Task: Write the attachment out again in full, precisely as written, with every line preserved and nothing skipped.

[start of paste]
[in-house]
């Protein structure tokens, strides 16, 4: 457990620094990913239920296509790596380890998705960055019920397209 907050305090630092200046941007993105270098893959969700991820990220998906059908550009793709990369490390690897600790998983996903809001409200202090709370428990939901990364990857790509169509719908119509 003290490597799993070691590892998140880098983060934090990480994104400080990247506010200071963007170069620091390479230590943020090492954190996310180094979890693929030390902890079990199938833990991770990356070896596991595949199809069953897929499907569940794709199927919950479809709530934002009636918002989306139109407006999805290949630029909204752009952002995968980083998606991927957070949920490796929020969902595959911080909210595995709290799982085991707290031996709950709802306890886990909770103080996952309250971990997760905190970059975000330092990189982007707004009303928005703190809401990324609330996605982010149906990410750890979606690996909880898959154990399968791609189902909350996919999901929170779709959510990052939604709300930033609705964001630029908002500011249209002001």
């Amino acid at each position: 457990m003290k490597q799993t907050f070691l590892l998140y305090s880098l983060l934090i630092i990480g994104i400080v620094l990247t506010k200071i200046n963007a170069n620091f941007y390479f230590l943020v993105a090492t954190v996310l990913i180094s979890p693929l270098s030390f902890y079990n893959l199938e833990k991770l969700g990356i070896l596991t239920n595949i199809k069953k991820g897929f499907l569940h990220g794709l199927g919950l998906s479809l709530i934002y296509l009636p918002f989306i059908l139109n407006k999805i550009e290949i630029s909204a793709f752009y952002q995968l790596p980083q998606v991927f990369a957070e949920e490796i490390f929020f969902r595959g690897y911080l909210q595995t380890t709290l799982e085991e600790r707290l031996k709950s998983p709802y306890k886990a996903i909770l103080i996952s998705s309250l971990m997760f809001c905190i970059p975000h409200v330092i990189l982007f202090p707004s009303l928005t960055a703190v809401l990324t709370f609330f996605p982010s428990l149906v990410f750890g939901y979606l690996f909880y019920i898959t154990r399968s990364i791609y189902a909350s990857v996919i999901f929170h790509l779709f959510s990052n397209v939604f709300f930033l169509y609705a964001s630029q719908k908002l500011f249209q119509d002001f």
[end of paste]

[in-house]
């Protein structure tokens, strides 16, 4: 457990620094990913239920296509790596380890998705960055019920397209 907050305090630092200046941007993105270098893959969700991820990220998906059908550009793709990369490390690897600790998983996903809001409200202090709370428990939901990364990857790509169509719908119509 003290490597799993070691590892998140880098983060934090990480994104400080990247506010200071963007170069620091390479230590943020090492954190996310180094979890693929030390902890079990199938833990991770990356070896596991595949199809069953897929499907569940794709199927919950479809709530934002009636918002989306139109407006999805290949630029909204752009952002995968980083998606991927957070949920490796929020969902595959911080909210595995709290799982085991707290031996709950709802306890886990909770103080996952309250971990997760905190970059975000330092990189982007707004009303928005703190809401990324609330996605982010149906990410750890979606690996909880898959154990399968791609189902909350996919999901929170779709959510990052939604709300930033609705964001630029908002500011249209002001």
């Amino acid at each position: 457990m003290k490597q799993t907050f070691l590892l998140y305090s880098l983060l934090i630092i990480g994104i400080v620094l990247t506010k200071i200046n963007a170069n620091f941007y390479f230590l943020v993105a090492t954190v996310l990913i180094s979890p693929l270098s030390f902890y079990n893959l199938e833990k991770l969700g990356i070896l596991t239920n595949i199809k069953k991820g897929f499907l569940h990220g794709l199927g919950l998906s479809l709530i934002y296509l009636p918002f989306i059908l139109n407006k999805i550009e290949i630029s909204a793709f752009y952002q995968l790596p980083q998606v991927f990369a957070e949920e490796i490390f929020f969902r595959g690897y911080l909210q595995t380890t709290l799982e085991e600790r707290l031996k709950s998983p709802y306890k886990a996903i909770l103080i996952s998705s309250l971990m997760f809001c905190i970059p975000h409200v330092i990189l982007f202090p707004s009303l928005t960055a703190v809401l990324t709370f609330f996605p982010s428990l149906v990410f750890g939901y979606l690996f909880y019920i898959t154990r399968s990364i791609y189902a909350s990857v996919i999901f929170h790509l779709f959510s990052n397209v939604f709300f930033l169509y609705a964001s630029q719908k908002l500011f249209q119509d002001f």